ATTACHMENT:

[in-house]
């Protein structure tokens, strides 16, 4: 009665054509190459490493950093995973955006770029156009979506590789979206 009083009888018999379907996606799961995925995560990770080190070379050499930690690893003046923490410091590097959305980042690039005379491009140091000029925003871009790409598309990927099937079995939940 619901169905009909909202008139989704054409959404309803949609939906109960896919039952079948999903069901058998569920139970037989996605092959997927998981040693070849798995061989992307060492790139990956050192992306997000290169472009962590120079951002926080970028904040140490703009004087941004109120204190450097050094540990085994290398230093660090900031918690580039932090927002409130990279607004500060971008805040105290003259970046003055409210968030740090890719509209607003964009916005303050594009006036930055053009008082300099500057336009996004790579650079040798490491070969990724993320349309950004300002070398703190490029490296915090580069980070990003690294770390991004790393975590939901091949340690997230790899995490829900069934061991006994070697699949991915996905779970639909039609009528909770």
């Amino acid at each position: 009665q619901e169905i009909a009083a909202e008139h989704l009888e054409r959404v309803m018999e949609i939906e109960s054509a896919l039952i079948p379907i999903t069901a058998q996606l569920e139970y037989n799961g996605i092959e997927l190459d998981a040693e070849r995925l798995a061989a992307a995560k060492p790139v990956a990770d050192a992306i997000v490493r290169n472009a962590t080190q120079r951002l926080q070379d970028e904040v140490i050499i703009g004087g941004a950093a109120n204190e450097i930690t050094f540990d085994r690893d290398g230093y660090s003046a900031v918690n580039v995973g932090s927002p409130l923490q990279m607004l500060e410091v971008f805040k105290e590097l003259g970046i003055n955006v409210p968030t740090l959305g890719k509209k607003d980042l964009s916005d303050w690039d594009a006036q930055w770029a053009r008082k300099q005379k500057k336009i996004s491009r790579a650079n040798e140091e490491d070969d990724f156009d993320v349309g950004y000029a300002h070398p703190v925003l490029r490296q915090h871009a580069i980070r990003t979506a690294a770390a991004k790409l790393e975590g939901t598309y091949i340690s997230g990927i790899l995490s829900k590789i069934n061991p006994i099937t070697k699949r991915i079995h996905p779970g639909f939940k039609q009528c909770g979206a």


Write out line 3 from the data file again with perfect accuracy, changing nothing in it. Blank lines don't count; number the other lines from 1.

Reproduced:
């Amino acid at each position: 009665q619901e169905i009909a009083a909202e008139h989704l009888e054409r959404v309803m018999e949609i939906e109960s054509a896919l039952i079948p379907i999903t069901a058998q996606l569920e139970y037989n799961g996605i092959e997927l190459d998981a040693e070849r995925l798995a061989a992307a995560k060492p790139v990956a990770d050192a992306i997000v490493r290169n472009a962590t080190q120079r951002l926080q070379d970028e904040v140490i050499i703009g004087g941004a950093a109120n204190e450097i930690t050094f540990d085994r690893d290398g230093y660090s003046a900031v918690n580039v995973g932090s927002p409130l923490q990279m607004l500060e410091v971008f805040k105290e590097l003259g970046i003055n955006v409210p968030t740090l959305g890719k509209k607003d980042l964009s916005d303050w690039d594009a006036q930055w770029a053009r008082k300099q005379k500057k336009i996004s491009r790579a650079n040798e140091e490491d070969d990724f156009d993320v349309g950004y000029a300002h070398p703190v925003l490029r490296q915090h871009a580069i980070r990003t979506a690294a770390a991004k790409l790393e975590g939901t598309y091949i340690s997230g990927i790899l995490s829900k590789i069934n061991p006994i099937t070697k699949r991915i079995h996905p779970g639909f939940k039609q009528c909770g979206a």